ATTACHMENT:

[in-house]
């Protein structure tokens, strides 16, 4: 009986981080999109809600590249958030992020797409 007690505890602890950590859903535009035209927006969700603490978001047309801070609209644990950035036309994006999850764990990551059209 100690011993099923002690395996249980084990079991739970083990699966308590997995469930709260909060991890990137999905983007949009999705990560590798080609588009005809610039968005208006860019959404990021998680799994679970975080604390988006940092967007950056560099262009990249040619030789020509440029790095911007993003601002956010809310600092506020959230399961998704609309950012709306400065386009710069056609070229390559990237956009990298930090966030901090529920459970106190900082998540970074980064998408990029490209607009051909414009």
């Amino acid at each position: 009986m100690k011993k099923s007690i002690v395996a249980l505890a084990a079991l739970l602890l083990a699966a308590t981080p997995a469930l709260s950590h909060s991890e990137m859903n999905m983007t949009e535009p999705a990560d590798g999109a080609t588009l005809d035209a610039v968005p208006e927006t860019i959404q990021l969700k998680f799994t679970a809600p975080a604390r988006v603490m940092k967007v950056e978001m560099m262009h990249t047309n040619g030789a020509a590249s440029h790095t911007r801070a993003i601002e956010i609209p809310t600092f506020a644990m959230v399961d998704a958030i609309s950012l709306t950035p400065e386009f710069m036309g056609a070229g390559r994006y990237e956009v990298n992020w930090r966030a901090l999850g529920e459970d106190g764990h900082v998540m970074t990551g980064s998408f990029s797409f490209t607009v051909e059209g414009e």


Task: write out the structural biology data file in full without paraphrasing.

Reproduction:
[in-house]
């Protein structure tokens, strides 16, 4: 009986981080999109809600590249958030992020797409 007690505890602890950590859903535009035209927006969700603490978001047309801070609209644990950035036309994006999850764990990551059209 100690011993099923002690395996249980084990079991739970083990699966308590997995469930709260909060991890990137999905983007949009999705990560590798080609588009005809610039968005208006860019959404990021998680799994679970975080604390988006940092967007950056560099262009990249040619030789020509440029790095911007993003601002956010809310600092506020959230399961998704609309950012709306400065386009710069056609070229390559990237956009990298930090966030901090529920459970106190900082998540970074980064998408990029490209607009051909414009």
């Amino acid at each position: 009986m100690k011993k099923s007690i002690v395996a249980l505890a084990a079991l739970l602890l083990a699966a308590t981080p997995a469930l709260s950590h909060s991890e990137m859903n999905m983007t949009e535009p999705a990560d590798g999109a080609t588009l005809d035209a610039v968005p208006e927006t860019i959404q990021l969700k998680f799994t679970a809600p975080a604390r988006v603490m940092k967007v950056e978001m560099m262009h990249t047309n040619g030789a020509a590249s440029h790095t911007r801070a993003i601002e956010i609209p809310t600092f506020a644990m959230v399961d998704a958030i609309s950012l709306t950035p400065e386009f710069m036309g056609a070229g390559r994006y990237e956009v990298n992020w930090r966030a901090l999850g529920e459970d106190g764990h900082v998540m970074t990551g980064s998408f990029s797409f490209t607009v051909e059209g414009e």